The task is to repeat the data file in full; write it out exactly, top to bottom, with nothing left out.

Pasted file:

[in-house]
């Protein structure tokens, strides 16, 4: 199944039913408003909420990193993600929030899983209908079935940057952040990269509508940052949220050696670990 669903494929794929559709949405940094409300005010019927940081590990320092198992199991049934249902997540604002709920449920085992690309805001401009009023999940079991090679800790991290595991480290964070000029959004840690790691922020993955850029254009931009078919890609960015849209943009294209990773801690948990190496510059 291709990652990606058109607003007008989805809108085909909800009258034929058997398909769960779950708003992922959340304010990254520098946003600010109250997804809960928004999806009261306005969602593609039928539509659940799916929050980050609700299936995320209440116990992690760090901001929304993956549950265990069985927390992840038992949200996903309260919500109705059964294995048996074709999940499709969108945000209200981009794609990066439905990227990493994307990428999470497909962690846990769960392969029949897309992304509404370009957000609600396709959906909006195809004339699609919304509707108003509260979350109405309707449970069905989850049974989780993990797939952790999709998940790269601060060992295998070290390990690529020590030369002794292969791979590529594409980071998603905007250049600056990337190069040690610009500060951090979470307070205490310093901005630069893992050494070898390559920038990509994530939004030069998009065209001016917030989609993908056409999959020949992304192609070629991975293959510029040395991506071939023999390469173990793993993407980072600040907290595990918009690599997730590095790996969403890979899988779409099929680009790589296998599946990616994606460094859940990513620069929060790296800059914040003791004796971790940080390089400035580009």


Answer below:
[in-house]
């Protein structure tokens, strides 16, 4: 199944039913408003909420990193993600929030899983209908079935940057952040990269509508940052949220050696670990 669903494929794929559709949405940094409300005010019927940081590990320092198992199991049934249902997540604002709920449920085992690309805001401009009023999940079991090679800790991290595991480290964070000029959004840690790691922020993955850029254009931009078919890609960015849209943009294209990773801690948990190496510059 291709990652990606058109607003007008989805809108085909909800009258034929058997398909769960779950708003992922959340304010990254520098946003600010109250997804809960928004999806009261306005969602593609039928539509659940799916929050980050609700299936995320209440116990992690760090901001929304993956549950265990069985927390992840038992949200996903309260919500109705059964294995048996074709999940499709969108945000209200981009794609990066439905990227990493994307990428999470497909962690846990769960392969029949897309992304509404370009957000609600396709959906909006195809004339699609919304509707108003509260979350109405309707449970069905989850049974989780993990797939952790999709998940790269601060060992295998070290390990690529020590030369002794292969791979590529594409980071998603905007250049600056990337190069040690610009500060951090979470307070205490310093901005630069893992050494070898390559920038990509994530939004030069998009065209001016917030989609993908056409999959020949992304192609070629991975293959510029040395991506071939023999390469173990793993993407980072600040907290595990918009690599997730590095790996969403890979899988779409099929680009790589296998599946990616994606460094859940990513620069929060790296800059914040003791004796971790940080390089400035580009």